Is this really news? It certainly not breaking news.
Time for Republicans to dig in and work even harder to tank the economy. Maybe then they'll have a chance in 2016.
One point is within the margin for error...this shouldn't be across the top of the website as if its some sort of major breaking news.
Mittens is just an idiot.
Yawn! Did I miss anything?
I think that margin on the independent vote is critical. Those are the people Romney and Obama are really fighting for.
So it is news that Romney gets a 1% bounce??? That is well within the margin of error? You'd think the nation convention should produce more than that even if it is temporary.
I've seen wet sponges bounce higher.
A one point "bounce" isn't even a feeble stumble. Is the author of this article and his/her editor kidding?
Wow, 1 point!!! What did that point cost? LOL. It will also go away by the end of the week. No more political donations that can be written off. That would change the game, forever.
People are finally starting to wake up!
this is breaking news .. he he .. it is the breaking of any Romney GOP hope ... not that this is in any way surprising ..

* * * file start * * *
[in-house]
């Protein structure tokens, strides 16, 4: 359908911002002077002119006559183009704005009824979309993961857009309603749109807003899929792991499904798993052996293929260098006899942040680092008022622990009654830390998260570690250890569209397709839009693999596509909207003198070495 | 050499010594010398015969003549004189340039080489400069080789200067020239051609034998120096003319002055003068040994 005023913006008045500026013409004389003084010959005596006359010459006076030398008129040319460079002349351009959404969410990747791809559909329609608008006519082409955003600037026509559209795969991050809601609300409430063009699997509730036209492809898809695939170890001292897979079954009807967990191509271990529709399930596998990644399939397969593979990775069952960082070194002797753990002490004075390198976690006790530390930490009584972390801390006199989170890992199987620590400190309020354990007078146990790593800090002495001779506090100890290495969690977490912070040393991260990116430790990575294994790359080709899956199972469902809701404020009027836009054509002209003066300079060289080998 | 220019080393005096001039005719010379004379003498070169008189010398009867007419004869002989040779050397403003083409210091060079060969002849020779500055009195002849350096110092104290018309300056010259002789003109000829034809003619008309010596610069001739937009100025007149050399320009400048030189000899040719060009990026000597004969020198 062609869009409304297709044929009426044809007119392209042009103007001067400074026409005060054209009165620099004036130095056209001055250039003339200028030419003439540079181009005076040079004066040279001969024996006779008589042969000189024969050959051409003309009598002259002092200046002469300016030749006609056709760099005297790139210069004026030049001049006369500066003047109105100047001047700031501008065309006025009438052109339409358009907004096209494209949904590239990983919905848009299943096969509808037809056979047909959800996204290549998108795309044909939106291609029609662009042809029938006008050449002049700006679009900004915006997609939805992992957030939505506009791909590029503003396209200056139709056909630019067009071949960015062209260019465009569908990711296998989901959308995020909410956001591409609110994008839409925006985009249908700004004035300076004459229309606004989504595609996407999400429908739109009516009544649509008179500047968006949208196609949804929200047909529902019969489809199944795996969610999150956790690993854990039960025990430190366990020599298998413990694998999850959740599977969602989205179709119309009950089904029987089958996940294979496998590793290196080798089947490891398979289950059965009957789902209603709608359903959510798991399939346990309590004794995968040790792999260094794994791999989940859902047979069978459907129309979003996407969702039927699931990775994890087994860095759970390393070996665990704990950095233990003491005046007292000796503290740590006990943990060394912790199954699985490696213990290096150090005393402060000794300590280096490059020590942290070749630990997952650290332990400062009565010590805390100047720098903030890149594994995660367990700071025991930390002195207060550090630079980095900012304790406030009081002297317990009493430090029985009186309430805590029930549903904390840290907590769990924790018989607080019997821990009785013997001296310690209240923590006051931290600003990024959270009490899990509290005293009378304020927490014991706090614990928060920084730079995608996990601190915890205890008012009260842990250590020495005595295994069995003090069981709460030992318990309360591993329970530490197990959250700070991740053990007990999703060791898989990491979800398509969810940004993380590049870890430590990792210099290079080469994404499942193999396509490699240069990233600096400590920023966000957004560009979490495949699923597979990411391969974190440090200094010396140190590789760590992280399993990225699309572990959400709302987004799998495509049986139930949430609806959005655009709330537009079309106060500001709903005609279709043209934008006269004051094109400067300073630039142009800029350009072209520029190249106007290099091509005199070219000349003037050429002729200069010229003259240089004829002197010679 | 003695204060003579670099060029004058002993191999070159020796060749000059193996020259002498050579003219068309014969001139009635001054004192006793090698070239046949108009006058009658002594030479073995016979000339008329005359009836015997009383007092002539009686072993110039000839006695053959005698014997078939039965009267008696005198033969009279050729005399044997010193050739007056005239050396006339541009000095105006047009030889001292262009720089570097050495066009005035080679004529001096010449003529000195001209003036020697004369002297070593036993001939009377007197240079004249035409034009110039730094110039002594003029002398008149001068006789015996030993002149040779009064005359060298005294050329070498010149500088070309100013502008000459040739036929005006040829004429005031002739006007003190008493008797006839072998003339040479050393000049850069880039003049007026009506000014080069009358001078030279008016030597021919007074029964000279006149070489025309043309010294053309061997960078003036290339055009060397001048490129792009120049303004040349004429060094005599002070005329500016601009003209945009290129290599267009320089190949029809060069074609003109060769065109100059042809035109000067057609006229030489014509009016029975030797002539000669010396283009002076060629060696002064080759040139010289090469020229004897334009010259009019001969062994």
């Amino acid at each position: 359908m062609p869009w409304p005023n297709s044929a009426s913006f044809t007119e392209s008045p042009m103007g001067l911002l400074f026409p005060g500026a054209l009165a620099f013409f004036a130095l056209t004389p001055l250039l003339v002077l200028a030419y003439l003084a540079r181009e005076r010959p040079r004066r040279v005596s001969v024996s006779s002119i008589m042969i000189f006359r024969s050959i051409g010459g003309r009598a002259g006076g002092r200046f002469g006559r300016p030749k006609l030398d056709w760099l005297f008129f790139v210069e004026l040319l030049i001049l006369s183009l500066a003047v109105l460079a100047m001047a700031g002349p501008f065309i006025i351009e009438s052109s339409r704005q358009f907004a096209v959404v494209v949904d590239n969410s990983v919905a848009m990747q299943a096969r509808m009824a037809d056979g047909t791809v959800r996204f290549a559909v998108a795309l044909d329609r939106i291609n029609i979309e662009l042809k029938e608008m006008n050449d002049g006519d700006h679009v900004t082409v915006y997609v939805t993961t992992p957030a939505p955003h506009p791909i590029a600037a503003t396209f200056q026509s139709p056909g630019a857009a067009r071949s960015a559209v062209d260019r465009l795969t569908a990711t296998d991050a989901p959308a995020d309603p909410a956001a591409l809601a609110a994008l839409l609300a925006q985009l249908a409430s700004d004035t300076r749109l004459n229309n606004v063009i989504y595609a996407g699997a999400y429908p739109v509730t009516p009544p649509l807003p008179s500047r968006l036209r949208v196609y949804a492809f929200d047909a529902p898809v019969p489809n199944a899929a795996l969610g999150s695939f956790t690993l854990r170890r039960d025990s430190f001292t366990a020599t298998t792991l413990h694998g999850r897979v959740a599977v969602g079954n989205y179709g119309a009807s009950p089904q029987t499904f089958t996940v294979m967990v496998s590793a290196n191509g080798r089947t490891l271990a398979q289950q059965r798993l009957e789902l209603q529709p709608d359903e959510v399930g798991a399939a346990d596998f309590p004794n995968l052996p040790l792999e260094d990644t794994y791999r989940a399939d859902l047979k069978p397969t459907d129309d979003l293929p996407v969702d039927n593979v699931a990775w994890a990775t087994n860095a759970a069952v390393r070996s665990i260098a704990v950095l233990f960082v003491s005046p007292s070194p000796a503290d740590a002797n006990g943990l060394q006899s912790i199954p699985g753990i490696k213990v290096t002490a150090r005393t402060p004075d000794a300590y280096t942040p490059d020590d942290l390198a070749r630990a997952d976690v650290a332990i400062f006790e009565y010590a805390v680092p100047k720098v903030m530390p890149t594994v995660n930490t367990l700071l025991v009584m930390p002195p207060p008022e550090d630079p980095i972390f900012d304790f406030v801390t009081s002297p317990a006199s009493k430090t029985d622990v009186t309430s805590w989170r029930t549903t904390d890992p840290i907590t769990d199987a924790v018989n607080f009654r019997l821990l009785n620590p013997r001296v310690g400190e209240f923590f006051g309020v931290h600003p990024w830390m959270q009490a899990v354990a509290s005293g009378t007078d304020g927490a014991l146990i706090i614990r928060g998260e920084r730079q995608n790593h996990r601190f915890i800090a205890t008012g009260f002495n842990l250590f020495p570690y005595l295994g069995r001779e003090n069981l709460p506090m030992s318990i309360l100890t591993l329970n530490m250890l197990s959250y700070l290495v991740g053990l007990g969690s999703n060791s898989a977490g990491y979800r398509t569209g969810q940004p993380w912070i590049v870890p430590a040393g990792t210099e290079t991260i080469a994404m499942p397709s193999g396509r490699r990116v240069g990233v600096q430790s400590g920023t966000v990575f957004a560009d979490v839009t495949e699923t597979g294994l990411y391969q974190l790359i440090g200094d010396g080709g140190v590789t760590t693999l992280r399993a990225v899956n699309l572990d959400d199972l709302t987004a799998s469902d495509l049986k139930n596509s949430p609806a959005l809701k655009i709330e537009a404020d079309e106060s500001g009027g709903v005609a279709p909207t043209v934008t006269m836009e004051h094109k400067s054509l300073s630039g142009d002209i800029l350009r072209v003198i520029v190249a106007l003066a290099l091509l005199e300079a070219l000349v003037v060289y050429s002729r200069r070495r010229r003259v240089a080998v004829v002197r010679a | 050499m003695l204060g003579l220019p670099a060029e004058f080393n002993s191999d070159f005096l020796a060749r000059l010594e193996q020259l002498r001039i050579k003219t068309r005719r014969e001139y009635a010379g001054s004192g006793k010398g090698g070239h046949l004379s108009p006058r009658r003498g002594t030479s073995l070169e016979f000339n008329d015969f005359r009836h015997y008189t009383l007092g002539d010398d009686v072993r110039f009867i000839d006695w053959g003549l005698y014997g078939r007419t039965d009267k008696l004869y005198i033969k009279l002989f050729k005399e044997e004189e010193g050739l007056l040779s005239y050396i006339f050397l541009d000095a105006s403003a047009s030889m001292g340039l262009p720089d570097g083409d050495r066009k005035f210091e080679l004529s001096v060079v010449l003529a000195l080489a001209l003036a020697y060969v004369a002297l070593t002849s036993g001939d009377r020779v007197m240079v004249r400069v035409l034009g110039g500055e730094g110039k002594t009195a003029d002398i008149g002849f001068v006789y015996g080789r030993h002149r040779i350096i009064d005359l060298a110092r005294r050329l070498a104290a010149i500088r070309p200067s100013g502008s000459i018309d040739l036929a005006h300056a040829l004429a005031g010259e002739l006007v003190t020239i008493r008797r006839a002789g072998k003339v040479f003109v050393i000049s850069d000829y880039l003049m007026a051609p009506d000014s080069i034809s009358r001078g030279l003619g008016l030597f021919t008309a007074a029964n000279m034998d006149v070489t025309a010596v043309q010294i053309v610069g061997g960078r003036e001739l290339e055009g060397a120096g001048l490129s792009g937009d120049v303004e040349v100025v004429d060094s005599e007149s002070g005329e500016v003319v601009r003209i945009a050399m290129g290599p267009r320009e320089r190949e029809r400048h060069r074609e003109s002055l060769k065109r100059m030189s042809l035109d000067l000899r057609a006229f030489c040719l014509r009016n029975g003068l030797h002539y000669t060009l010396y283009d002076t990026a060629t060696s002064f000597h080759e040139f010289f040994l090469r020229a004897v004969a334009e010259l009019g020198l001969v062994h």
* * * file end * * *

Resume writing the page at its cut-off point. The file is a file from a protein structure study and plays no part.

If he got a bounce so be it but for me and my house we're voting fo Preident Obama!
So, after all the bashing, the needle moved one point in Romney's favor: presumably it will move back down a point after this week. It begs the question as to whether or not the parties need to bother with a convention at all.
Further proof Romney is nothing more than a one-percenter.
Bush #1 lost because he broke his 'no new taxes' pledge. Obama will loose for the same reason. (Obamacare is loaded with taxes in case anyone didn't know)
LOL! 1% bounce. The Repubs were talking at least 3-5% bounce. Even McSenile with Caribou Barbie got a nice bounce after the 2008 GOP Convention.
Romney has no room for error between now and November 6. Any gaffes, unless if their is a September/October surprise.
After all that money spent and all them lies told and even Clint Eatwood's senior moment....just a 1% bounce? Wow and they talk about Obama wasting other people's money!
Did the poll include only people who actually watched the convention? Or is it mostly just people making stuff up based on hearsay and media reports?
Hmm. 1% bump. Even Dubya did better back in 2008! With excitement like that, it may be mistaken for either unbridled enthusiasm or a mandate.
Game on. 48-48
Why did the Republicans have to "humanize" Romney? Is he not human? Is he a robot? Maybe we need to see HIS birth certificate.
Wow, all that crap for a 1 point bump? Romney will lose that after the Democratic convention. What a waste.
Actually it's more like Obama: 44% Romney 52%
It doesn't make any sense that a liberal-biased CNN poll has them both at 48%.